Loading...

Durable goods orders, a series put out by the U.S. Commerce Department, is one of the more volatile monthly data issuances there is. Yet, in the most recent month, this metric was virtually unchanged, gaining the narrowest of margins, as such volume came in at $216.948 billion, up nominally from the September level of $216.900 billion.

By contrast, September's durable goods orders jumped by 9.2% from August. August's orders, meanwhile, tumbled by 13.1% from July. Expectations this past month had been for a modest 1.2% easing in such orders.

Meanwhile, excluding transportation, such orders rose by 1.5% in October following a gain of 1.7% in September and a drop of 2.0% in August.  The transportation component is especially volatile given the big-ticket aircraft that are included in the aggregate mix.

If we exclude the defense component, we find that orders were off by the narrowest of margins last month, easing by 0.1%. This key component was up 8.5% in September, but off by an outsized 12.3% in August.

As to other contributors, we saw new orders rise for primary metals, fabricated metal products, machinery, communications equipment, and nondefense capital goods. On the other hand, orders fell last month for transportation equipment, nondefense aircraft, defense aircraft and parts, and defense capital goods.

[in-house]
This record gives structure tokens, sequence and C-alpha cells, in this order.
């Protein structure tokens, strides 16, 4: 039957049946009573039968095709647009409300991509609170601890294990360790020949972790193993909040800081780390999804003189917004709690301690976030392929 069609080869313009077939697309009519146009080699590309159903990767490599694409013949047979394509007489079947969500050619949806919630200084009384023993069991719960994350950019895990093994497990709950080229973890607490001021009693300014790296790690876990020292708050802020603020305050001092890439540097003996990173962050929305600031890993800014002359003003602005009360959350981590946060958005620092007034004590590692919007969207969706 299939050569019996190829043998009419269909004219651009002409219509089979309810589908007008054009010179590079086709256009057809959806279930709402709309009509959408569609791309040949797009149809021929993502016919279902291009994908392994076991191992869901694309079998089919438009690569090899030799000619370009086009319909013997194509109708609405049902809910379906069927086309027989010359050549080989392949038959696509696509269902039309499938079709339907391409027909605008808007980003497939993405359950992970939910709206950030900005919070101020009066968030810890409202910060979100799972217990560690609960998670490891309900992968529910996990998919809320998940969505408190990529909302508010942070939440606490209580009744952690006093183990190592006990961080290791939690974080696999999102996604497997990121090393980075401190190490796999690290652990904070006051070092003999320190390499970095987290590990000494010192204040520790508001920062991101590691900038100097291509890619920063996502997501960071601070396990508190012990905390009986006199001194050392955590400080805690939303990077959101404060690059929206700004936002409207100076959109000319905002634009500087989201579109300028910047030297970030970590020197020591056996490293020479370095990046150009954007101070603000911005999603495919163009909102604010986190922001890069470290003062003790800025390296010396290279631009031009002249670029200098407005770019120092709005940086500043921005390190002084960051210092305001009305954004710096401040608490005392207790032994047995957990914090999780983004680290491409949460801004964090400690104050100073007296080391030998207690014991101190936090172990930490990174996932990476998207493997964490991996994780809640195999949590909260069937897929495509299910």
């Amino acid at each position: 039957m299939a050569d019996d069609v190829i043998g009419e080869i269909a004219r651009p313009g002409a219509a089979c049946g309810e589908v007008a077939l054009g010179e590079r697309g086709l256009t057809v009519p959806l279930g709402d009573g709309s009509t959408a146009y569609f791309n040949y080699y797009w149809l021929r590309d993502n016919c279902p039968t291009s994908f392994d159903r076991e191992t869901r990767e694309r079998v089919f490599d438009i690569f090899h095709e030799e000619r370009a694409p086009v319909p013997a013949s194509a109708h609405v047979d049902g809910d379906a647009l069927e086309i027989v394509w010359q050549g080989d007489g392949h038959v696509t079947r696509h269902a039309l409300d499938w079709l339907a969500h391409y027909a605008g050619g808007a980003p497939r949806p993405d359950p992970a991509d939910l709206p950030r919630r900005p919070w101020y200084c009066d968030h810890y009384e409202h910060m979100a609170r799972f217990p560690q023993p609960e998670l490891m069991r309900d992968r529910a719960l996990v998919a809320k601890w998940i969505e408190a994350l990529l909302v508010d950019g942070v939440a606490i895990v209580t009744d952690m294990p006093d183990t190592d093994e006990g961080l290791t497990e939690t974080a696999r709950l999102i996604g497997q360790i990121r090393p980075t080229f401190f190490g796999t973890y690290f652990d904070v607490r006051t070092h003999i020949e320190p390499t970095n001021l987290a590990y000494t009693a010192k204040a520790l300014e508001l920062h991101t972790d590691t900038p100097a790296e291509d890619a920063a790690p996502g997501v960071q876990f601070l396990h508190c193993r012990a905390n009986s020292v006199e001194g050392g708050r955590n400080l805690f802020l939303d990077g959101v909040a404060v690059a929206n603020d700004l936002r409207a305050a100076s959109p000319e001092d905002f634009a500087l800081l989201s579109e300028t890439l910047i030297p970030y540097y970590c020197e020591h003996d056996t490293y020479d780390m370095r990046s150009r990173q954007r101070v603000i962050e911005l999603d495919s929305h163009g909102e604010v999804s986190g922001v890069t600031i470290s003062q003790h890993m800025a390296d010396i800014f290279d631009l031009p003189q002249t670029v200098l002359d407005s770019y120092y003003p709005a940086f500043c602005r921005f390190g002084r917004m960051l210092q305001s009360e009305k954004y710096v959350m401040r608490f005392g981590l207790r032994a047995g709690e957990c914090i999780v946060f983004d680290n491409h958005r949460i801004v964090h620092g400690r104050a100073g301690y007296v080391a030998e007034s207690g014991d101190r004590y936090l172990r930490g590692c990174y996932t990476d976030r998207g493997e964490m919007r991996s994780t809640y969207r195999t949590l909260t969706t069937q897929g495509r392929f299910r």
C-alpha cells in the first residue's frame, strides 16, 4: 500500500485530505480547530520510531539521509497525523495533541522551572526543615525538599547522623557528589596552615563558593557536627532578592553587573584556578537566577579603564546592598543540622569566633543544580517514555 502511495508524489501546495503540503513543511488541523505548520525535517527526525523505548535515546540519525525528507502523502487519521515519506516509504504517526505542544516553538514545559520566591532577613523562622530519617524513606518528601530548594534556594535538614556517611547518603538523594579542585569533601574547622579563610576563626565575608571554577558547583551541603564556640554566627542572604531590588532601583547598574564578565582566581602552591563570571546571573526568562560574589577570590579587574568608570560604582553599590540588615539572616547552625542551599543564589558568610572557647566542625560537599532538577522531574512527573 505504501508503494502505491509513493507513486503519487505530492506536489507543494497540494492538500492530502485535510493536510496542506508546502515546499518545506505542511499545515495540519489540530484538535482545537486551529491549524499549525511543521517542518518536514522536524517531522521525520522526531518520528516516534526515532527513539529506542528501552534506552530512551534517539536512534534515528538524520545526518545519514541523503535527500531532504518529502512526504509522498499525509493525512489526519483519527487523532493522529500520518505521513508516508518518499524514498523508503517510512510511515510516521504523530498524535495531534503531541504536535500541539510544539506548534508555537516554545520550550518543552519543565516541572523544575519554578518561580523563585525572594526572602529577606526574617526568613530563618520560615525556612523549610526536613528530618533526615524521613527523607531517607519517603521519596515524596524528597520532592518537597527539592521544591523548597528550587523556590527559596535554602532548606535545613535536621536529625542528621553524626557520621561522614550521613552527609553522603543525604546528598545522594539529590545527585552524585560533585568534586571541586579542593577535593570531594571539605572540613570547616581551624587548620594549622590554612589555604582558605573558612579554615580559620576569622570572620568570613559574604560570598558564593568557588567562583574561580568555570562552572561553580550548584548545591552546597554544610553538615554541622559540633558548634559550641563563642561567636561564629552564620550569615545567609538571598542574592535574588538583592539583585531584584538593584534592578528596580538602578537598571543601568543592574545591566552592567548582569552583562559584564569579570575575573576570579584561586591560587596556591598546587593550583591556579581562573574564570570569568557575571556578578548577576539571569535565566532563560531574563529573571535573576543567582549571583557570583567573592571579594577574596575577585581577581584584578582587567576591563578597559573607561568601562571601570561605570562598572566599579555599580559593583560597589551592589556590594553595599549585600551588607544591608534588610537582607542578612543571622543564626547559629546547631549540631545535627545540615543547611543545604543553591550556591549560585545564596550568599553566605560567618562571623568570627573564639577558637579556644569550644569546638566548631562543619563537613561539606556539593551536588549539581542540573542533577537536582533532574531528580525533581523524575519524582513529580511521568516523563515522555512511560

At the same time, shipments of durable goods, down two of the past three months, fell in October, decreasing $1.2 billion, or 0.6%, to $222.2 billion. Shipments of transportation equipment, also down for two of the last three months, likewise fell moderately, losing 1.3%, to $63.5 billion.

Encouragingly, orders for nondefense capital goods increased by 0.8%. This is a closely watched series, as capital spending is among the more indicative signs of the nation's economic well being. So, there is some modest optimism being expressed here.

Overall, though, this was an ordinary report and one that does not do much in the way of forecasting the pending economic trends in this country.   

At the time of this article's writing, the author did not have positions in any of the companies mentioned.